Madrid, April 5, 2017. – About 2.4 million people in Spain are diagnosed with major depression, a disease that this year is the focus of World Health Day. On this occasion, the World Health Organization (WHO) recalls that depression is a frequent disease, which is the world’s leading cause of disability and can become a serious health problem up to the point that, and in the most serious cases, can lead to suicide.
Although, according to the international organization itself, there are effective treatments against depression, more than half of those affected worldwide (and more than 90% in many countries) do not receive such treatments due to, among other causes, resources and trained health personnel, in addition to the stigmatization of mental disorders and inaccuracies in diagnosis.
Alongside this, in countries with a strong health care system there is a problem that makes it difficult to approach this pathology: lack of adherence to the prescribed pharmacological treatments. In Spain’s case, 72% of patients diagnosed and treated, do not adequately follow the prescription given by their doctor. This results in a higher rate of relapse, with obvious consequences on the quality of life for the patient (health care demands, urgent care and hospital admissions), their family and other social circles. This situation results in significant direct health expenditure, avoidable if the adherence of these patients to the treatments prescribed by their doctor is improved, according to data from the Plan of Adherence to the Treatment (Responsible use of the medicine), document created by different medical scientific societies, pharmacies and nursing and patient organizations and driven by FARMAINDUSTRIA.
Specifically, major depression is the one with the lowest adherence rate, with 28%, followed by chronic obstructive pulmonary disease (41%), hypertension (52%) and diabetes (56%). Pathologies such as cancer and HIV infection have higher rates of therapeutic compliance, with 70% and 80% respectively.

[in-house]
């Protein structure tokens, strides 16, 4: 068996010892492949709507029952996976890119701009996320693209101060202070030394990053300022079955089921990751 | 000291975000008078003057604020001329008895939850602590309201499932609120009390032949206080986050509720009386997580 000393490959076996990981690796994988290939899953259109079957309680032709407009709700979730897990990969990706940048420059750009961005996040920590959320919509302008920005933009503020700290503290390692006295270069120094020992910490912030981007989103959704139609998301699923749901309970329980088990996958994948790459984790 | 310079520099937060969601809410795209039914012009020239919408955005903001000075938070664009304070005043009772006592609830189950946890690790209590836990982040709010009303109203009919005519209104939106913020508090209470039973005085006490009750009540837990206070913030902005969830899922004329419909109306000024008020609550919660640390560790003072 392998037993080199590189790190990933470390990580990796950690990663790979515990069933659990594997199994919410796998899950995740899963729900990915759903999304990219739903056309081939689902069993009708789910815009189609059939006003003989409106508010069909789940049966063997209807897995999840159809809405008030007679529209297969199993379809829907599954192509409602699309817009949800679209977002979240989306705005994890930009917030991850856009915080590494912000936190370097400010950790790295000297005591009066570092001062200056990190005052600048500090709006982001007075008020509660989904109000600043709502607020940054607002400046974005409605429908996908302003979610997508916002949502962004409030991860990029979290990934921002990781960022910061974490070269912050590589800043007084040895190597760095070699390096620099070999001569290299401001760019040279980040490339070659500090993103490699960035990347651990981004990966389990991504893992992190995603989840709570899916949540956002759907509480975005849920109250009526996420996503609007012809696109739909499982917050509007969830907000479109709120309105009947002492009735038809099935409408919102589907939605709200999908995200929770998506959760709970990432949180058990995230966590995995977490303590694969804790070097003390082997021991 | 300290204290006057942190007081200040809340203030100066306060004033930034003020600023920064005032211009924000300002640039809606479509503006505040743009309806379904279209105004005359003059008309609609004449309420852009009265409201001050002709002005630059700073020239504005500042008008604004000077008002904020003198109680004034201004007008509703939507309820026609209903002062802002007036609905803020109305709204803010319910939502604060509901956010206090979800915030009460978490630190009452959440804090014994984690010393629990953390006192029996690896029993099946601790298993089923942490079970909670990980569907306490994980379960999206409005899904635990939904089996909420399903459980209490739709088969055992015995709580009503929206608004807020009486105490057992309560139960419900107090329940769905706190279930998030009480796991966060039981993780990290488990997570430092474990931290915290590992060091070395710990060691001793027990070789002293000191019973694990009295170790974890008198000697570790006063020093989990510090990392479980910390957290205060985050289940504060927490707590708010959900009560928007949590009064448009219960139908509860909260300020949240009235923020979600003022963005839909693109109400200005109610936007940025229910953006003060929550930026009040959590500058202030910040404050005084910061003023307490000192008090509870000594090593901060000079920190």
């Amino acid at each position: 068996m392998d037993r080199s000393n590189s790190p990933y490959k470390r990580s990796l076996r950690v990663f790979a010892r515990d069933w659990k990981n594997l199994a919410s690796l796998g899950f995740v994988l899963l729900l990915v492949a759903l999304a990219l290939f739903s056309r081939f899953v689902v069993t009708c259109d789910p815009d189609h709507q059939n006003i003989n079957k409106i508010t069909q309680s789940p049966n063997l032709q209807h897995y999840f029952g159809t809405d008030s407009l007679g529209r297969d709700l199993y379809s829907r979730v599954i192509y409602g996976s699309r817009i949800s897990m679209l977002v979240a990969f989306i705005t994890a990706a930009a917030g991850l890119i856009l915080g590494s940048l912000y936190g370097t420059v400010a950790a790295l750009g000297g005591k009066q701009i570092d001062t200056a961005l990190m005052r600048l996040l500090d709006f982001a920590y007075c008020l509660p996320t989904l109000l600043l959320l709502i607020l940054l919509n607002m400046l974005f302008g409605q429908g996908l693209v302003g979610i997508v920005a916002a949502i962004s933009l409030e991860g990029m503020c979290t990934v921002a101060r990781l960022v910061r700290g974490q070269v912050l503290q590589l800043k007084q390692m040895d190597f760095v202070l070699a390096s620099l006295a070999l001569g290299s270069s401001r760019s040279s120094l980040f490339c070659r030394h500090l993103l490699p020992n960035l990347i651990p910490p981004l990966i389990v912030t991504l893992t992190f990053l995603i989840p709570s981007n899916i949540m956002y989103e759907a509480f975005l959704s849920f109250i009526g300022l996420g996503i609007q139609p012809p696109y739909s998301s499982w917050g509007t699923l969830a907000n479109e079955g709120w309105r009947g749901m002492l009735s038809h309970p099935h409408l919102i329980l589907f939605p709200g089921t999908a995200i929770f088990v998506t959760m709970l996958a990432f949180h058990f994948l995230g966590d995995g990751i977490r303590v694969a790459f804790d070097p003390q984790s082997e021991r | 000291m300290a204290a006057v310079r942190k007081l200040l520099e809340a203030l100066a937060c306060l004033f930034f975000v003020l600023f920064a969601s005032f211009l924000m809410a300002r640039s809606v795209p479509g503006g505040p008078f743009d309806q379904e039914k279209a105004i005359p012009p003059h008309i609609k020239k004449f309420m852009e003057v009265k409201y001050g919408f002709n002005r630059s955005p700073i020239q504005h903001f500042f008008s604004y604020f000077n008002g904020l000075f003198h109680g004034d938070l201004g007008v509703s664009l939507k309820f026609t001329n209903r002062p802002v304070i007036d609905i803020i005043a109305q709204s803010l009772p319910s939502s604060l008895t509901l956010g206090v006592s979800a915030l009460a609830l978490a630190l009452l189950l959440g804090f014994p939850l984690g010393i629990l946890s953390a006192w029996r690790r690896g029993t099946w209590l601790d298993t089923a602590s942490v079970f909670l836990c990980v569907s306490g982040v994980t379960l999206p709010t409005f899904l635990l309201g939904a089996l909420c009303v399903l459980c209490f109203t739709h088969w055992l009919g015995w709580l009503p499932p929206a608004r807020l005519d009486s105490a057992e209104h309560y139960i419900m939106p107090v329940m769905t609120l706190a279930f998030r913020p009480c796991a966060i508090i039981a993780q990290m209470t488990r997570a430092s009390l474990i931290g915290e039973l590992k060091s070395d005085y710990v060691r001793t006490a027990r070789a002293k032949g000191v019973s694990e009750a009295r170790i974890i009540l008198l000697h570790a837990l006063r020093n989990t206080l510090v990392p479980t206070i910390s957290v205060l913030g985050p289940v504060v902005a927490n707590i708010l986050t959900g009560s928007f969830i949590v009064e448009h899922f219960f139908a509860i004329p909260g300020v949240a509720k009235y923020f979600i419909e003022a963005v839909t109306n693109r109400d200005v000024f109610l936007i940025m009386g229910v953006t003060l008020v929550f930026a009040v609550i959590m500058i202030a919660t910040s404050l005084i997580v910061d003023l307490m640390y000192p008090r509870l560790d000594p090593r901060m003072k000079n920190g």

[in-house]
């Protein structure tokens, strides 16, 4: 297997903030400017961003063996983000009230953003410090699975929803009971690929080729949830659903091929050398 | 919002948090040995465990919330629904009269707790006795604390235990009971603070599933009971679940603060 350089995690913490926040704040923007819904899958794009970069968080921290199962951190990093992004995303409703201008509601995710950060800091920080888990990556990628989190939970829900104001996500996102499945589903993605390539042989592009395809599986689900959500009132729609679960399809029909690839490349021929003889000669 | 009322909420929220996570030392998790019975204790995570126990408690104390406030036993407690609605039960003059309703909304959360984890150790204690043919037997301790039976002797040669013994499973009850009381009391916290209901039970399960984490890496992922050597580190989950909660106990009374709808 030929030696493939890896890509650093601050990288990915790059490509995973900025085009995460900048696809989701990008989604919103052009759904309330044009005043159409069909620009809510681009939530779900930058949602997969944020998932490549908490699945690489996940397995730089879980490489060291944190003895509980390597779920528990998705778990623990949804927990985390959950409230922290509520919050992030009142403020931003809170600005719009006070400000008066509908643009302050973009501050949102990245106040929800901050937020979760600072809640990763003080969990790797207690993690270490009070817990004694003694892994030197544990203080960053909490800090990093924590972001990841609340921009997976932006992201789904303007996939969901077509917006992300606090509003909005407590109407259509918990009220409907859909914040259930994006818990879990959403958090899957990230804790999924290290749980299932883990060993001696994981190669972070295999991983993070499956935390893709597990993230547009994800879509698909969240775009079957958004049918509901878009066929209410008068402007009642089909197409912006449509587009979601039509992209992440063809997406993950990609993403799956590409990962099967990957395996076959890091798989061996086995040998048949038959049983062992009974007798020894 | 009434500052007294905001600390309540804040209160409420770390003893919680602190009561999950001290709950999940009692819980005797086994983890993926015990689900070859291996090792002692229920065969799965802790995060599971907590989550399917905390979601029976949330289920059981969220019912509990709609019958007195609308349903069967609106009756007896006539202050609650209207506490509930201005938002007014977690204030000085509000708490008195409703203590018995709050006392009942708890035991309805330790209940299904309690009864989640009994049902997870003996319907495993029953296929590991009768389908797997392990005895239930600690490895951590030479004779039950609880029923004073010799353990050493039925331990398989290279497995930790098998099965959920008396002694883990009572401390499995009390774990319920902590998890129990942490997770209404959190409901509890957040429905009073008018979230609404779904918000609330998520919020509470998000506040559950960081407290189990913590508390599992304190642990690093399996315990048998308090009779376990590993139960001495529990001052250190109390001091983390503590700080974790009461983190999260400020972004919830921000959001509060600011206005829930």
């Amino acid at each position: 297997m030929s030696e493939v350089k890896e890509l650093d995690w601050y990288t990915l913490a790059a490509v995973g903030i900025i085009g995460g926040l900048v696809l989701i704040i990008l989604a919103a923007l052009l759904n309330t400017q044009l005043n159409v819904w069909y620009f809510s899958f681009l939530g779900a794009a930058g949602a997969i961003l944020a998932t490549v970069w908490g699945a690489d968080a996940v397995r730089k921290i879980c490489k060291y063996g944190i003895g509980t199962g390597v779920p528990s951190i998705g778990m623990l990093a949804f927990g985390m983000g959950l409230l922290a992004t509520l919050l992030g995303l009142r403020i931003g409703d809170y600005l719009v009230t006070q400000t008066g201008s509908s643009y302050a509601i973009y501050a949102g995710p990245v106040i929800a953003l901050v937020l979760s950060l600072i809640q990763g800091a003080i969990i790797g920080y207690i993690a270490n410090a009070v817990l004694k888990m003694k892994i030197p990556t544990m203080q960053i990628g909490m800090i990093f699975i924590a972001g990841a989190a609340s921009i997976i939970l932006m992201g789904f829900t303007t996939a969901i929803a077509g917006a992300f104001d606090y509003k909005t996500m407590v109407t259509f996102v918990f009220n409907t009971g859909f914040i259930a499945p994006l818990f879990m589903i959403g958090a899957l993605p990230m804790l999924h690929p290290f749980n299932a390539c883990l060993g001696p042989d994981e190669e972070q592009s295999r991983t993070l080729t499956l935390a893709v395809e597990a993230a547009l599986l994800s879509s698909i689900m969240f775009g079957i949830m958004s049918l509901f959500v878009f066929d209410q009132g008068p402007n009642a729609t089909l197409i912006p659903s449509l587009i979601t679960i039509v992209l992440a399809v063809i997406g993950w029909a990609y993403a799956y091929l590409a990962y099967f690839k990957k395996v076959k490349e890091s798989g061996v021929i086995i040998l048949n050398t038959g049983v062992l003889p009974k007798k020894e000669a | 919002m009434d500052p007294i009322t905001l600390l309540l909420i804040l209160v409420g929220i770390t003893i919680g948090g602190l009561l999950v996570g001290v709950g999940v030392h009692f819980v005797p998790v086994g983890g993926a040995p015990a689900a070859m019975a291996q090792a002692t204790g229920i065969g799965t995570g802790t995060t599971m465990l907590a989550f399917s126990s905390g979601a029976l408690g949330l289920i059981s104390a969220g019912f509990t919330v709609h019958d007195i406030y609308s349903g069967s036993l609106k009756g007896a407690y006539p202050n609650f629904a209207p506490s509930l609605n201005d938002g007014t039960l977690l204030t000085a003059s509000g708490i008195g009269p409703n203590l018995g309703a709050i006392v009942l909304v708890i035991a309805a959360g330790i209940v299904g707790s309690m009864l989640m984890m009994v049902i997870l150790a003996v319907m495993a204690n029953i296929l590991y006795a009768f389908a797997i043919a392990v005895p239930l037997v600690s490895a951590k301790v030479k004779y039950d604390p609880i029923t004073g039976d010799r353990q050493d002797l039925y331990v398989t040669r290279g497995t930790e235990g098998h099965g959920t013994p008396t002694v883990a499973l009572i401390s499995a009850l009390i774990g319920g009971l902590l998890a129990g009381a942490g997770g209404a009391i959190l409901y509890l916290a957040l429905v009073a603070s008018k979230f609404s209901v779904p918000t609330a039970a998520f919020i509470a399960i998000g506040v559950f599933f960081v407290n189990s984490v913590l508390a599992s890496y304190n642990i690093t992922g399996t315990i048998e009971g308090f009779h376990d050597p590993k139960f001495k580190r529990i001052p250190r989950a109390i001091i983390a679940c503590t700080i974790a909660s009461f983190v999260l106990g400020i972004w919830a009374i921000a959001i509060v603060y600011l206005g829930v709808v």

Less relapse and reduction of health expenditure
The Treatment Adherence Plan also includes an economic study, carried out with the collaboration of the CRES (Pompeu Fabra University), which allows for the estimation of the benefits of improved adherence rates for the patient, avoiding relapses, and for the system, by reducing health spending. Thus, raising a percentage point the rate of adherence to treatments would translate immediately into 2,572 fewer relapses. Therefore, increasing this rate by ten percentage points, from 28% to 38%, would prevent 25,700 relapses. If all patients followed the treatment, direct avoidable health expenditure would amount to close to €100 million.
According to the authors of the Plan, it is evident that “the development of interventions aimed at favouring the compliance of patients with major depression would result in a significant improvement, both in terms of disease management and avoided expenses, thus, on the sustainability of the National Health System.” As stated in the Plan, in order to improve adherence rates, it is essential to involve all health professionals (doctors, nurses, pharmacists and clinical psychologists, amongst others) in a comprehensive and coordinated manner, and call upon patient and family associations to play their key role.
In the same vein, it should also be taken into account that, as indicated in a study conducted by the WHO and published in April 2016 by The Lancet Psychiatry, for every one dollar invested worldwide in the expansion of depression and anxiety treatment, four dollars will be generated in improving the health and work capacity of patients, which means that the investment to improve the treatment of this disease has a yield of 400%.